…waiting for MovableType to rebuild 800 posts is but one more reason to wake up and join the WP crowd (yes I will James, no need to spur me on, it’s a matter of time). MT is like, so…. 2002. Tired. — Alan Levine
In a few minutes I’m going to a meeting which should push forward the long-overdue upgrade to UBC-OLT’s weblog and wiki hosting environments. As of now, our plan is to install the latest release of http://www.sixapart.com/movabletype/”>Movable Type as our weblog system, and most likely Wikka Wiki for the free-text crowd (though our pilot with PMWiki has been quite successful).
The decision on a weblog platform has been tough. I can’t really disagree with Mr. Levine’s assessment of MT — especially the point about rebuilding (though the dynamic publishing option with the new version may address that). I’ve been underwhelmed by our test intallations of MT 3.1x — it’s okay, but hardly revolutionary. I had hoped that version 3 would have had more useful user administration features for large numbers of users. And it would be sexier to do something open source.
So why are we sticking with a ‘tired’ system? You may also be asking…
Why not WordPress?
I’m impressed with what I’ve seen and heard about WordPress. And if I followed one of my personal maxims on technology use (just do what the coolest, smartest people you know are doing) this would seem to be where the mojo is (no offence to everybody else). If I was just picking a system for myself, it would probably be my choice. But the standard WordPress requires a fresh install for every new weblog, which renders it unsuitable for us. My read on WP Multi-User is that it is presently too buggy, and the office techies have some serious reservations concerning the way that it is built.
Why not Drupal?
This one ranks pretty high on the cool scale as well, and I know lots of very groovy people doing very groovy stuff with it. I had initially eliminated Drupal from consideration because it did not allow for individual templates for weblogs, though it looks as if that is becoming less of an issue with the latest and pending releases. Ultimately, the uniform branding issue points to the essential purpose of the system, with aggregation features promoting a “communal blogging” approach, as opposed to MT’s more “author-centric” one. It may merely be an indication of UBC’s culture, but my read on our users here is that they like the stand-alone qualities and easy personalisation that MT offers. Then again, we’ve been running MT for the past two years, so it’s hard to guage if there is an untapped potential market for the more social, systemic approach.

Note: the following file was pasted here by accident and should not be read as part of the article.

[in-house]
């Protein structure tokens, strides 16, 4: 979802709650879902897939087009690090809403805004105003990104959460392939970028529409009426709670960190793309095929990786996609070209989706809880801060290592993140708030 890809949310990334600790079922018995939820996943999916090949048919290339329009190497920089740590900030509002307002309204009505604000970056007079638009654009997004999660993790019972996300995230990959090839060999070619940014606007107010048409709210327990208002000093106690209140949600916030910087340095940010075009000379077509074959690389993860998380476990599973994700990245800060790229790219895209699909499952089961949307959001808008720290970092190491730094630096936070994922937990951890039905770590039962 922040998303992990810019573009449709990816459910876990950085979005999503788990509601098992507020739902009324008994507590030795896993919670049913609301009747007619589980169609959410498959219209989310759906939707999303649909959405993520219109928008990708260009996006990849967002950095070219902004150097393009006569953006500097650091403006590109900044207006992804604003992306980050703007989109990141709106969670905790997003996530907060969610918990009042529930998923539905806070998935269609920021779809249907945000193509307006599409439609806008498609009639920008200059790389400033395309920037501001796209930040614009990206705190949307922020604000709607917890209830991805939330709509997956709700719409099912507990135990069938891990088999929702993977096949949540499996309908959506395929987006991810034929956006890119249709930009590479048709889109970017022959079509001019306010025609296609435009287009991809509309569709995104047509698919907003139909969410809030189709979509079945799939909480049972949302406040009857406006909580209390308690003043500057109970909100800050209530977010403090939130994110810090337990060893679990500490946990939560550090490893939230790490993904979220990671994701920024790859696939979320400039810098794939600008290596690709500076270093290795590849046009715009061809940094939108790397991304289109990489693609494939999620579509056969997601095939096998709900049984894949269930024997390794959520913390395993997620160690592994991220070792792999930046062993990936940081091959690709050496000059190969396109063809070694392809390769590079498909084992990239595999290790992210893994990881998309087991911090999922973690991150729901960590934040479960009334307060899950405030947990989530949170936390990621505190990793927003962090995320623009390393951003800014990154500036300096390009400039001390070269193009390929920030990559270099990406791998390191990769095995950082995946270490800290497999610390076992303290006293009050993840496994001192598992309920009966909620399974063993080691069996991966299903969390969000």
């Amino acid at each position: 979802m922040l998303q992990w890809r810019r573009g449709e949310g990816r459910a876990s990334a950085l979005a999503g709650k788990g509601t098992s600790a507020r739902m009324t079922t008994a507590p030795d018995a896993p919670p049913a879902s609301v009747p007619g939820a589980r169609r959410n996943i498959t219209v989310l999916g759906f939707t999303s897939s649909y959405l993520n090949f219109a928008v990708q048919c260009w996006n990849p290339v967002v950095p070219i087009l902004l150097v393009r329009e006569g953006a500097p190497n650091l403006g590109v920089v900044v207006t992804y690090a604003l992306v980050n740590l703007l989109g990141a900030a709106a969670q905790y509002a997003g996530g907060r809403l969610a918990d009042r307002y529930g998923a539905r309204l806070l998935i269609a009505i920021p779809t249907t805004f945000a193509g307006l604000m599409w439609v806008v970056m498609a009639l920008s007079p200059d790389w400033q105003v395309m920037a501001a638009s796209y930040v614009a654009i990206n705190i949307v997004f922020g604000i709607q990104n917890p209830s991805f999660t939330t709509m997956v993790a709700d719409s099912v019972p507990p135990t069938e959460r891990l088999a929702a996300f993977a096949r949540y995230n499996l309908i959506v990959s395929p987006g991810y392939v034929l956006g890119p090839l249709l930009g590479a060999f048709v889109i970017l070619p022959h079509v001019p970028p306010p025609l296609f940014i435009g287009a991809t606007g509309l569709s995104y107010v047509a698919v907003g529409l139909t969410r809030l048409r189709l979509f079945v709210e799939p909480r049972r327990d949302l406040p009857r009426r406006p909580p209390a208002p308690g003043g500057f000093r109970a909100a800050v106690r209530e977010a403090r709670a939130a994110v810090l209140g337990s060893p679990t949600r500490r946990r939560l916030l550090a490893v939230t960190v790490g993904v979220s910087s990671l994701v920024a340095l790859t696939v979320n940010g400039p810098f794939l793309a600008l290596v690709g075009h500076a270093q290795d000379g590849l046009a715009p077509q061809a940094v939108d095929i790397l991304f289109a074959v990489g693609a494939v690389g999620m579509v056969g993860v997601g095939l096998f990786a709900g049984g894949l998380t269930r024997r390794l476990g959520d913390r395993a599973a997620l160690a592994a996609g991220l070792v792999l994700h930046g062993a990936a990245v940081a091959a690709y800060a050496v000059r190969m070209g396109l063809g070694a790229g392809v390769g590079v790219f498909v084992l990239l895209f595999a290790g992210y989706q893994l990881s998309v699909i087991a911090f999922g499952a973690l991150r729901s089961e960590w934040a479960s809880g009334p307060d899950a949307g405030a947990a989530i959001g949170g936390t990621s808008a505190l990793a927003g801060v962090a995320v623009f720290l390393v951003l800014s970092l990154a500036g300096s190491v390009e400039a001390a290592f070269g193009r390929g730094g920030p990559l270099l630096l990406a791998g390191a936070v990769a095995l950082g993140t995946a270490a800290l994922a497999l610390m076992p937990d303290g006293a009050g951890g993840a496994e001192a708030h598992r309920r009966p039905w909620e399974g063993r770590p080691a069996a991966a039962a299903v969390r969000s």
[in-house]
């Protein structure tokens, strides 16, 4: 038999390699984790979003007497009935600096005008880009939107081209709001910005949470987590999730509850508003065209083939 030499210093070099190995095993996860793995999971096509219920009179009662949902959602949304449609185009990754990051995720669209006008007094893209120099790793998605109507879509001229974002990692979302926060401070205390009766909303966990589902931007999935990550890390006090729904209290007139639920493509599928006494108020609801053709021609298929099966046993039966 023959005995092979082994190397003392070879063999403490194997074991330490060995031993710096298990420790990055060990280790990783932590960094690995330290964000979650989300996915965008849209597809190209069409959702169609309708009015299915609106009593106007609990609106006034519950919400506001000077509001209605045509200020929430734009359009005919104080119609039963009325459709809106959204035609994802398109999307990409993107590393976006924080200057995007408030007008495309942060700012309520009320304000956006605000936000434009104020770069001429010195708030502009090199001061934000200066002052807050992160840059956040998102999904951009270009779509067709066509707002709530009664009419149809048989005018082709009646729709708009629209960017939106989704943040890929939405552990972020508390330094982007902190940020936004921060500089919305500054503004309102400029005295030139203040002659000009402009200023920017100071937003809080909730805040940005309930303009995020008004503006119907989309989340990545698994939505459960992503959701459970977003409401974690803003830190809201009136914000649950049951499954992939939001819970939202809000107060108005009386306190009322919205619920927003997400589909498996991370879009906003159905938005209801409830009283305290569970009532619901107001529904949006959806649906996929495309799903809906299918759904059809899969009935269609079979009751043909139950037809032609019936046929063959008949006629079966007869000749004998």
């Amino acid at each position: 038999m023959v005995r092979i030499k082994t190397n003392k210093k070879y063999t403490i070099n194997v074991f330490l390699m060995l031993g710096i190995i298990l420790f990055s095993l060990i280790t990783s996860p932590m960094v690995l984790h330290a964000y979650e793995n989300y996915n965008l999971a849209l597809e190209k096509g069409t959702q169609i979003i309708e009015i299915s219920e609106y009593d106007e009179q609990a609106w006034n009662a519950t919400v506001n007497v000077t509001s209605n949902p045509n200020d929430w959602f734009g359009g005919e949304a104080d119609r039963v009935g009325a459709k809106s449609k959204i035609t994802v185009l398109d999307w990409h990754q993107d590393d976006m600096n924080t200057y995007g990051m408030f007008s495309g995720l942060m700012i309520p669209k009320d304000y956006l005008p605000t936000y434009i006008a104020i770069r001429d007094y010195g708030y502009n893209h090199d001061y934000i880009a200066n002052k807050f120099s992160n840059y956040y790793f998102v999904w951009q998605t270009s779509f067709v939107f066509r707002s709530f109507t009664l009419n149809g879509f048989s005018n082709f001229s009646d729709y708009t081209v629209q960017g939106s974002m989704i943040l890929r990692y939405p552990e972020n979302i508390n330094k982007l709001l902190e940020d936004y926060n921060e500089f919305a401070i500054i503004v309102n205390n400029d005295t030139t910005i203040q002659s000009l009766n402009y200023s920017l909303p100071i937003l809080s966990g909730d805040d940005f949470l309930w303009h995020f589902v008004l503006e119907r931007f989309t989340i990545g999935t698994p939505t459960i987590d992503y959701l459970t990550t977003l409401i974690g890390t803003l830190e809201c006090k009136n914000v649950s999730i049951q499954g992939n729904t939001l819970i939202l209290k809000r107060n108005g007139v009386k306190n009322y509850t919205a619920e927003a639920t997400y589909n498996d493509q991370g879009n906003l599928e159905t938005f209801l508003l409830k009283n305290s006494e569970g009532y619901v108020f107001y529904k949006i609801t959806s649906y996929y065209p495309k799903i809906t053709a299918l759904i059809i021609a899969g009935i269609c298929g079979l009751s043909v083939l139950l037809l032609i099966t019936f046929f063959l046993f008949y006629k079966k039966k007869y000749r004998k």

If we had unlimited resources, I’d try to run MT and Drupal concurrently to support both these approaches. But obviously we don’t… and to be frank part of the reason we are likely sticking with MT is because our people already know it. I am hopeful that in the near future we will be able to establish some sort of partnership with another organization to allow us to begin using Drupal without doing a full-on installation of our own, but that’s another story to be told at another time.
Why not b2evolution?
We gave b2evolution a good test run — there are a few things I like about it, mostly having to do with user management, which is nicely set up to support a large number of bloggers. Ultimately I don’t feel like we can make the jump for two reasons: a) our test migration of MT blogs to b2 was a little screwy in places (especially comments and trackbacks) and b) I found the user interface a bit cluttered and confusing — a few of our testers also expressed this concern (it strikes me as a case of an application trying to do too much).
Part of the reason we are looking to stick with MT is sheer momentum (or lack of it, depending how you look at it). We have a couple hundred active weblogs on the old system… and moving to MT 3 should be the simplest option in terms of migration, training and user adaptation. The relative lack of change from MT 2 to 3 is a positive in this respect, I would expect that most users will notice little difference between the versions, and most of the stylesheets and mini-codehacks we have developed over the past couple years should also be salvagable. By my estimation, these issues outweigh the costs of licensing. For the short term, at least, MT 3 feels like the lowest risk option.
It’s quite likely I am demonstrating my ignorance with this snapshot overview of our options. And I am more than willing to listen to my peers with regards to factors (or other systems) I have not taken into account. The thoughts expressed and work performed by others has already moved my soul to confused upheaval. By all means, pile onto my delirium.